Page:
Roundput and diversity
The objective of circular economy is to address the problem of industrial society's linear ‘throughput’ of material and energy in which resources are used up and wastes and emissions accumulate (Frosch and Gallopoulos, 1989; Graedel, 1996). Circular economy terms these flows of material and energy as roundput (Korhonen, 2001, 2004), that is, cyclical and cascading flows. Roundput may be described by the basic principles of the natural ecosystem material and energy flow model. Waste utilization between manufacturing systems of economic system using the food web model (Frosch and Gallopoulos, 1989) has been considered similarly. Recycling and cascading, when implemented successfully, reduce inputs of scarce resources and the outputs of harmful wastes and emissions.
Diversity contributes to circular economy such that when one actor departs from the recycling system, the system recovers another actor(s) who fulfills the recycling or waste raw material supplying role. The concept of diversity requires a system or network approach of analysis (Pizzocaro, 1998). Ecosystems either adapt to their internal scarcity by optimizing the use of the scarce resources through diversity or are flexible and able to adapt to changing environmental conditions. It should be pointed out here that economic systems and markets operate according to monetary information.
Evolution of economic systems
Economic systems are complex systems, and they are self-organizing (Allenby and Cooper, 1994; Desrochers, 2002), that is, they evolve. Application of evolutionary principles to industrial industries systems has been compared to application of these principles to natural ecosystem models (Allenby and Cooper, 1994; Graedel, 1996; Connelly and Koshland, 2001; Korhonen, 2003), but ecosystems cannot rely on global flows in the way that economic systems currently do, because there exists no such technologies or transportation systems or fossil fuel use in ecosystems as in industrial systems (Ring, 1997; Wackernagel and Rees, 1997). Understanding systems evolution over time is important both for environmental performance analyses as well as for future planning of policy and management of eco-industrial parks (EIPs). It should be useful to attempt to identify the long-term development and the evolutionary path of a certain successful industrial ecosystem to learn how this path would develop in similar systems. But one must note that all industrial ecosystems are different with their own economic, social, cultural and ecological characteristics, which makes comparison and learning difficult.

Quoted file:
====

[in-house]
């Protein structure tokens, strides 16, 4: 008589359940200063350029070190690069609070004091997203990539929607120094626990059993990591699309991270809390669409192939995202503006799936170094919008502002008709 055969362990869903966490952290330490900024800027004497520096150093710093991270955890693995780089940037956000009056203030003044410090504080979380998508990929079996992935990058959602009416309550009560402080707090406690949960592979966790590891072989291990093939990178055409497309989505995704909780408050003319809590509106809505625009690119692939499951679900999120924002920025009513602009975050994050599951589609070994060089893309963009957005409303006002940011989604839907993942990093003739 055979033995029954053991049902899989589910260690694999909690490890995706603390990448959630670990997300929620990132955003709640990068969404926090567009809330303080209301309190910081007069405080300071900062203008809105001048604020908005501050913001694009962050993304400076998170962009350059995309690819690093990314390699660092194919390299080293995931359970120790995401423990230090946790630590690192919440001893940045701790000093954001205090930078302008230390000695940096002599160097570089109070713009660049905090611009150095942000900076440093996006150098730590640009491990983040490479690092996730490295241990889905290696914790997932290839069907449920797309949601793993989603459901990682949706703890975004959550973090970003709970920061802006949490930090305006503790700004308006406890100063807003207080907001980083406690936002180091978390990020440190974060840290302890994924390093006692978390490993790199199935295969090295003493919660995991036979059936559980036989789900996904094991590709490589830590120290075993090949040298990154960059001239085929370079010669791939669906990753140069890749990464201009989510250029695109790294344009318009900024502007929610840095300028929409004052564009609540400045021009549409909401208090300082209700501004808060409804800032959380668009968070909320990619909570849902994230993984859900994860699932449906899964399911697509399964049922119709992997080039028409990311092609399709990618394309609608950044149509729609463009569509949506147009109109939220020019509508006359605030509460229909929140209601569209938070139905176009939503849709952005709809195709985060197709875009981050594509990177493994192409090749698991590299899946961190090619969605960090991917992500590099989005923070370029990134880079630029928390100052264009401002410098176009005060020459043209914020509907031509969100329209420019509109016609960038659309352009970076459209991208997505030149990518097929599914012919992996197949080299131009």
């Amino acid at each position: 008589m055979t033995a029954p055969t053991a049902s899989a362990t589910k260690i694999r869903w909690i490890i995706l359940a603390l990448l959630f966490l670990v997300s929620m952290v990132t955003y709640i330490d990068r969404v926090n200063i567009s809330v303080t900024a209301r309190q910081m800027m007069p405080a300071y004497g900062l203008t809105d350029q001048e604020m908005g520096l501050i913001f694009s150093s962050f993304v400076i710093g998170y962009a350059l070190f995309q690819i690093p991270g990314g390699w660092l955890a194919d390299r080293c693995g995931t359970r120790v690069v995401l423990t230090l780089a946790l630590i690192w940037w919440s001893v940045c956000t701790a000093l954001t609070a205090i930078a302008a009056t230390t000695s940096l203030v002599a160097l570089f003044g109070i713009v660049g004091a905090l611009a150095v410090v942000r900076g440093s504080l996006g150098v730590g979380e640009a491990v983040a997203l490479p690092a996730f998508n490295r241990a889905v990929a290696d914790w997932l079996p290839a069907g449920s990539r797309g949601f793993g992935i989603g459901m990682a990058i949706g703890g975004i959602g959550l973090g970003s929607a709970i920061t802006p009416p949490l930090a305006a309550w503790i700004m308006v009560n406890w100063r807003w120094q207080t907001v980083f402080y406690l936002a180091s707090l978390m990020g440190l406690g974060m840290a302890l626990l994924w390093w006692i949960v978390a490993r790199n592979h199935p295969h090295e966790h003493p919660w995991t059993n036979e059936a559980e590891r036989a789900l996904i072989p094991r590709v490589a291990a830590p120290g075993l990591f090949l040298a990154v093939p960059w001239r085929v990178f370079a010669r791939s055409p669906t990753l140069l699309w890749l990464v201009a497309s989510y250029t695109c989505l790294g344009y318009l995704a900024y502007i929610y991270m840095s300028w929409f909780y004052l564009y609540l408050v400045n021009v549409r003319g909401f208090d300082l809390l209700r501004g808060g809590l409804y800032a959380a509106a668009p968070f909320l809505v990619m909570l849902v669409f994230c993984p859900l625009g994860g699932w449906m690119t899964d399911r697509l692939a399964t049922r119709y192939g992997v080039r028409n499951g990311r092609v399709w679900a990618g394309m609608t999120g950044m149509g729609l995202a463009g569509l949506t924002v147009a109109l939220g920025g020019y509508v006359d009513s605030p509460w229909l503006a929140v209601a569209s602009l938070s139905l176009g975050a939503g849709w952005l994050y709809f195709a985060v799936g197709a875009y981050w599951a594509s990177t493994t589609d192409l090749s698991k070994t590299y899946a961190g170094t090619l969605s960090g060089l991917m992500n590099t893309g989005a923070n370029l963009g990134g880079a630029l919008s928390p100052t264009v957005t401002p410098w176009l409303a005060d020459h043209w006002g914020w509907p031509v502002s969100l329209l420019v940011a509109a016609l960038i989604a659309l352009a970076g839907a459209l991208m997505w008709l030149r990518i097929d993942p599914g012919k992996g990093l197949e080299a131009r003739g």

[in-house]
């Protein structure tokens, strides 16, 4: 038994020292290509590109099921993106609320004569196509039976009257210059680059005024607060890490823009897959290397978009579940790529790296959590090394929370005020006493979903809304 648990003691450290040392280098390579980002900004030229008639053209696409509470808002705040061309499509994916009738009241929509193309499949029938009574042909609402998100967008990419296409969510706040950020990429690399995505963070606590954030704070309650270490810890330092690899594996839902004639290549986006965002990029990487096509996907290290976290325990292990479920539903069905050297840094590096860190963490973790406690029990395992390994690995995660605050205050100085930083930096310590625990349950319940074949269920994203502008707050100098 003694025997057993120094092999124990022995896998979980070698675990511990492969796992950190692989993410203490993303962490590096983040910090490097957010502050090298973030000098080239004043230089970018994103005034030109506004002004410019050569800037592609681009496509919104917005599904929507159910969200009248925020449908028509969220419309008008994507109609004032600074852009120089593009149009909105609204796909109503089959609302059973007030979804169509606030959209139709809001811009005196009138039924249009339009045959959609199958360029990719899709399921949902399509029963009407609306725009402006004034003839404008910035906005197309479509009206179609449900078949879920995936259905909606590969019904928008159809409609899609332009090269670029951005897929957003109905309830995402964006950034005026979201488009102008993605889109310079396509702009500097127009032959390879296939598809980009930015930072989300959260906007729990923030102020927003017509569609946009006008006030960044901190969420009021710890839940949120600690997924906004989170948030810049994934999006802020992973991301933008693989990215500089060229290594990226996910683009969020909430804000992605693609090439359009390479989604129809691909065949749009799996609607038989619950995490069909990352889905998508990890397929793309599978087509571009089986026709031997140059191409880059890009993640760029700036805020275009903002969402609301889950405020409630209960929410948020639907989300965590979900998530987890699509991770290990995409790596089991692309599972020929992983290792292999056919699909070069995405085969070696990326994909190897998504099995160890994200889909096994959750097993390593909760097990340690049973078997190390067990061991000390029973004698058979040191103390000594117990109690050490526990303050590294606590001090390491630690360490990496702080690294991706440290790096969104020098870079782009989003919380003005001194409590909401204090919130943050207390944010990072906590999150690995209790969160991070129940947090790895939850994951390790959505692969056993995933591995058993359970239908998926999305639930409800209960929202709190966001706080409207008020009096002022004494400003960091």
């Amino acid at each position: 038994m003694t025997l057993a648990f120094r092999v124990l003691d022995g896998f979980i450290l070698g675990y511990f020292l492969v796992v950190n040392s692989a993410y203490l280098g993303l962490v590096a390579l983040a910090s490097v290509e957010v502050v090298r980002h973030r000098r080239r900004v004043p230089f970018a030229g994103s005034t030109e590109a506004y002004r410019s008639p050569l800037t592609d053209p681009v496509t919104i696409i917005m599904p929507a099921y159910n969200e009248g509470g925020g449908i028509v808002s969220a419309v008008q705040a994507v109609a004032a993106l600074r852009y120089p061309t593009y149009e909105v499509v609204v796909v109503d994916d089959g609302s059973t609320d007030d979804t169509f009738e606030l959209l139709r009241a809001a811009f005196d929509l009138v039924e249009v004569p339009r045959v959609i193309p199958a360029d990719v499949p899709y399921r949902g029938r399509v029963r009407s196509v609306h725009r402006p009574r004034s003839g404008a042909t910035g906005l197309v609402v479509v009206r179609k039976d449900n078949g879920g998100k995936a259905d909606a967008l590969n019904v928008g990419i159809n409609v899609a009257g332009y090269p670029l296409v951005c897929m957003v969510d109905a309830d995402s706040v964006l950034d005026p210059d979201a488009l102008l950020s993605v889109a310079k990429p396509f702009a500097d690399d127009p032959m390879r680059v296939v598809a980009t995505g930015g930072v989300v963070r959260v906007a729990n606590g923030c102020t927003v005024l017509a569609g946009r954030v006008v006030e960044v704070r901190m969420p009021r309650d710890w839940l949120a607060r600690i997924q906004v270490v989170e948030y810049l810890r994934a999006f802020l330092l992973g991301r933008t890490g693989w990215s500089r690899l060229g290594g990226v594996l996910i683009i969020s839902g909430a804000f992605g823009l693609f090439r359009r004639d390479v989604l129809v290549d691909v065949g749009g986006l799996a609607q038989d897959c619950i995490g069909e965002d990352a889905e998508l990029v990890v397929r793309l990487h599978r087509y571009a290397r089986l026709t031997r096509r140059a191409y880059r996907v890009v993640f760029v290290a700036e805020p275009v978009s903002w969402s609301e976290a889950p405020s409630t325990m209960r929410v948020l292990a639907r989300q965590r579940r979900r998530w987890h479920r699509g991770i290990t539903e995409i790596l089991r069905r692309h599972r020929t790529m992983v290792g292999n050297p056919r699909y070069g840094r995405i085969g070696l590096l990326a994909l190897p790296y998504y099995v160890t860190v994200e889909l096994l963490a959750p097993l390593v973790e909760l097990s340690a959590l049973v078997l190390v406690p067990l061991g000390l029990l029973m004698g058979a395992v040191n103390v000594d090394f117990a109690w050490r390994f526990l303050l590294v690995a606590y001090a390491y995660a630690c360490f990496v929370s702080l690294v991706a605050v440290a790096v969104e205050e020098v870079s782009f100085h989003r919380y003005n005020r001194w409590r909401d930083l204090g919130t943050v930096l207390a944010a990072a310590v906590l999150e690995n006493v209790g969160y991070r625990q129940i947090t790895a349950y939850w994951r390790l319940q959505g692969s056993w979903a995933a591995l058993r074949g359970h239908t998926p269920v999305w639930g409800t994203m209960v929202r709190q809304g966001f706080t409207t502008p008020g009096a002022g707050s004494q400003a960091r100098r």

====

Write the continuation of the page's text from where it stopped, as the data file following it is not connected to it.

Development of circular economy in China
Since 1992, China has focused her endeavors on circular economy, which integrates cleaner production and industrial ecology in a broader system to support resource optimization.